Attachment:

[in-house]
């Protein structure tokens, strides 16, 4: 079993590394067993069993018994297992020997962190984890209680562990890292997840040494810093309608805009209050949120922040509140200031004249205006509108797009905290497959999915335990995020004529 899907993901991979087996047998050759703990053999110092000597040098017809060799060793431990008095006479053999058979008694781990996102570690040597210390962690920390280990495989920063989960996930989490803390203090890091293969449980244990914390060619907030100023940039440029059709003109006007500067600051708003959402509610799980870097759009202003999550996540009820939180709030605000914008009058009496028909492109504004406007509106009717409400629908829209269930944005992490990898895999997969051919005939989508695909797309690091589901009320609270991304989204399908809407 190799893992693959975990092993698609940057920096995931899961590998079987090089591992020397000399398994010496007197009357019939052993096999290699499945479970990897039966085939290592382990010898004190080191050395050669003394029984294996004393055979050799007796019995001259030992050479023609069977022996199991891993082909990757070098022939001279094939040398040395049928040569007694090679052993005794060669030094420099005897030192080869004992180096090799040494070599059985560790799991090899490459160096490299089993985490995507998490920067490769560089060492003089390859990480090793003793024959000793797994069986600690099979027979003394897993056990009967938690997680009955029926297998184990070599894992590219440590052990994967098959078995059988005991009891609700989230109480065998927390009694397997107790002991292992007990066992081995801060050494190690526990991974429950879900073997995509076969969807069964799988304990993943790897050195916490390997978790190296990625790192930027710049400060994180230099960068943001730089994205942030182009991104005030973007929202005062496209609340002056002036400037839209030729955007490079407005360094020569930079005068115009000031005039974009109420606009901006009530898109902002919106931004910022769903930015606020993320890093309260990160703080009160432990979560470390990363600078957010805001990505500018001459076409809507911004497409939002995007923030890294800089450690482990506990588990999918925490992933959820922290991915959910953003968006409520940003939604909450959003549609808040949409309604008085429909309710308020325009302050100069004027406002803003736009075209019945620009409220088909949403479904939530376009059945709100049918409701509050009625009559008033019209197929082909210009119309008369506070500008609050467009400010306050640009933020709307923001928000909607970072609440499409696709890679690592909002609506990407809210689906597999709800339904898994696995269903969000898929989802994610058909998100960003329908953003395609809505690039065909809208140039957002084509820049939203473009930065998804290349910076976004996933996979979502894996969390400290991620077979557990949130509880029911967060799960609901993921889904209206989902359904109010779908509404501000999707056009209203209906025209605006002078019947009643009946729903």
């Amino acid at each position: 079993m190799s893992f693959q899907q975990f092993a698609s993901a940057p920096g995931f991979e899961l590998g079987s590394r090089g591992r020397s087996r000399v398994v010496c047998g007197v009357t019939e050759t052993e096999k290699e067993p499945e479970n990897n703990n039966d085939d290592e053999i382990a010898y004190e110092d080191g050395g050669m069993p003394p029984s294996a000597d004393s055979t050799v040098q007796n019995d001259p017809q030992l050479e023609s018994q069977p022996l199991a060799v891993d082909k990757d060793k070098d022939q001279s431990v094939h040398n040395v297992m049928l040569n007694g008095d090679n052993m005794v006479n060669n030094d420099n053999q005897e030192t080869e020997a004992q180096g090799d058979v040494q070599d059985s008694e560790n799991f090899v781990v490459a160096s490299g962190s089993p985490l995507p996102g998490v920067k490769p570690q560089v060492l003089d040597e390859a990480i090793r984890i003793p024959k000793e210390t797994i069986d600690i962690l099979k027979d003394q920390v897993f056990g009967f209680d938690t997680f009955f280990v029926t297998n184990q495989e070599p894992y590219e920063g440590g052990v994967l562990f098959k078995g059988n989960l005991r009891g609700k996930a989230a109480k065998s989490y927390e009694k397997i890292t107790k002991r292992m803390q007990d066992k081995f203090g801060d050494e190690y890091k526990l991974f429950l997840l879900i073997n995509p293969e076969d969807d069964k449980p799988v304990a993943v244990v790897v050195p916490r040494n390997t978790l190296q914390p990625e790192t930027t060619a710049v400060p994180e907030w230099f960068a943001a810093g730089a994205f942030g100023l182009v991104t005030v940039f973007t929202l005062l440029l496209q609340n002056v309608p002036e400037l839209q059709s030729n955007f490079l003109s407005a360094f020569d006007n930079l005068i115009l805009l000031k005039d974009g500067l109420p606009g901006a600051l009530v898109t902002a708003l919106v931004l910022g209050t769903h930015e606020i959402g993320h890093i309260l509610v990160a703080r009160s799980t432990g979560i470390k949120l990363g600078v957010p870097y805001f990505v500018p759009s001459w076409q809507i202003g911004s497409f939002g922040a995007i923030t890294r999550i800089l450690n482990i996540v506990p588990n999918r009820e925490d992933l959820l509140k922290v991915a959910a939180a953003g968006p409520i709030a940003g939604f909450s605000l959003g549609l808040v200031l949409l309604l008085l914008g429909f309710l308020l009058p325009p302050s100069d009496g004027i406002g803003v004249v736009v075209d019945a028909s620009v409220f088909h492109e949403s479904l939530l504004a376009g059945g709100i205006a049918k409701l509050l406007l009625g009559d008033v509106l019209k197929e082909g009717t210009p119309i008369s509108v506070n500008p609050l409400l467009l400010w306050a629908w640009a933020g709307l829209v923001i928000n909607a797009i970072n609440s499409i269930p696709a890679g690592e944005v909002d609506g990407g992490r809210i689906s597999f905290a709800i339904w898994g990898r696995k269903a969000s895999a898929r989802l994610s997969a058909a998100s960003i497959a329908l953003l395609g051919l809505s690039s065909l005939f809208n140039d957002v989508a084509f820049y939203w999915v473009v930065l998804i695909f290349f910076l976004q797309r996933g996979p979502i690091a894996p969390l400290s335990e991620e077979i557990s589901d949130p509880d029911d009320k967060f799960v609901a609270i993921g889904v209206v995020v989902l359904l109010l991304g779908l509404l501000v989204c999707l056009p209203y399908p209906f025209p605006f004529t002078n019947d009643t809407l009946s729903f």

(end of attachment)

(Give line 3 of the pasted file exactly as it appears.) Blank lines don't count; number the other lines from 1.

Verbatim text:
């Amino acid at each position: 079993m190799s893992f693959q899907q975990f092993a698609s993901a940057p920096g995931f991979e899961l590998g079987s590394r090089g591992r020397s087996r000399v398994v010496c047998g007197v009357t019939e050759t052993e096999k290699e067993p499945e479970n990897n703990n039966d085939d290592e053999i382990a010898y004190e110092d080191g050395g050669m069993p003394p029984s294996a000597d004393s055979t050799v040098q007796n019995d001259p017809q030992l050479e023609s018994q069977p022996l199991a060799v891993d082909k990757d060793k070098d022939q001279s431990v094939h040398n040395v297992m049928l040569n007694g008095d090679n052993m005794v006479n060669n030094d420099n053999q005897e030192t080869e020997a004992q180096g090799d058979v040494q070599d059985s008694e560790n799991f090899v781990v490459a160096s490299g962190s089993p985490l995507p996102g998490v920067k490769p570690q560089v060492l003089d040597e390859a990480i090793r984890i003793p024959k000793e210390t797994i069986d600690i962690l099979k027979d003394q920390v897993f056990g009967f209680d938690t997680f009955f280990v029926t297998n184990q495989e070599p894992y590219e920063g440590g052990v994967l562990f098959k078995g059988n989960l005991r009891g609700k996930a989230a109480k065998s989490y927390e009694k397997i890292t107790k002991r292992m803390q007990d066992k081995f203090g801060d050494e190690y890091k526990l991974f429950l997840l879900i073997n995509p293969e076969d969807d069964k449980p799988v304990a993943v244990v790897v050195p916490r040494n390997t978790l190296q914390p990625e790192t930027t060619a710049v400060p994180e907030w230099f960068a943001a810093g730089a994205f942030g100023l182009v991104t005030v940039f973007t929202l005062l440029l496209q609340n002056v309608p002036e400037l839209q059709s030729n955007f490079l003109s407005a360094f020569d006007n930079l005068i115009l805009l000031k005039d974009g500067l109420p606009g901006a600051l009530v898109t902002a708003l919106v931004l910022g209050t769903h930015e606020i959402g993320h890093i309260l509610v990160a703080r009160s799980t432990g979560i470390k949120l990363g600078v957010p870097y805001f990505v500018p759009s001459w076409q809507i202003g911004s497409f939002g922040a995007i923030t890294r999550i800089l450690n482990i996540v506990p588990n999918r009820e925490d992933l959820l509140k922290v991915a959910a939180a953003g968006p409520i709030a940003g939604f909450s605000l959003g549609l808040v200031l949409l309604l008085l914008g429909f309710l308020l009058p325009p302050s100069d009496g004027i406002g803003v004249v736009v075209d019945a028909s620009v409220f088909h492109e949403s479904l939530l504004a376009g059945g709100i205006a049918k409701l509050l406007l009625g009559d008033v509106l019209k197929e082909g009717t210009p119309i008369s509108v506070n500008p609050l409400l467009l400010w306050a629908w640009a933020g709307l829209v923001i928000n909607a797009i970072n609440s499409i269930p696709a890679g690592e944005v909002d609506g990407g992490r809210i689906s597999f905290a709800i339904w898994g990898r696995k269903a969000s895999a898929r989802l994610s997969a058909a998100s960003i497959a329908l953003l395609g051919l809505s690039s065909l005939f809208n140039d957002v989508a084509f820049y939203w999915v473009v930065l998804i695909f290349f910076l976004q797309r996933g996979p979502i690091a894996p969390l400290s335990e991620e077979i557990s589901d949130p509880d029911d009320k967060f799960v609901a609270i993921g889904v209206v995020v989902l359904l109010l991304g779908l509404l501000v989204c999707l056009p209203y399908p209906f025209p605006f004529t002078n019947d009643t809407l009946s729903f």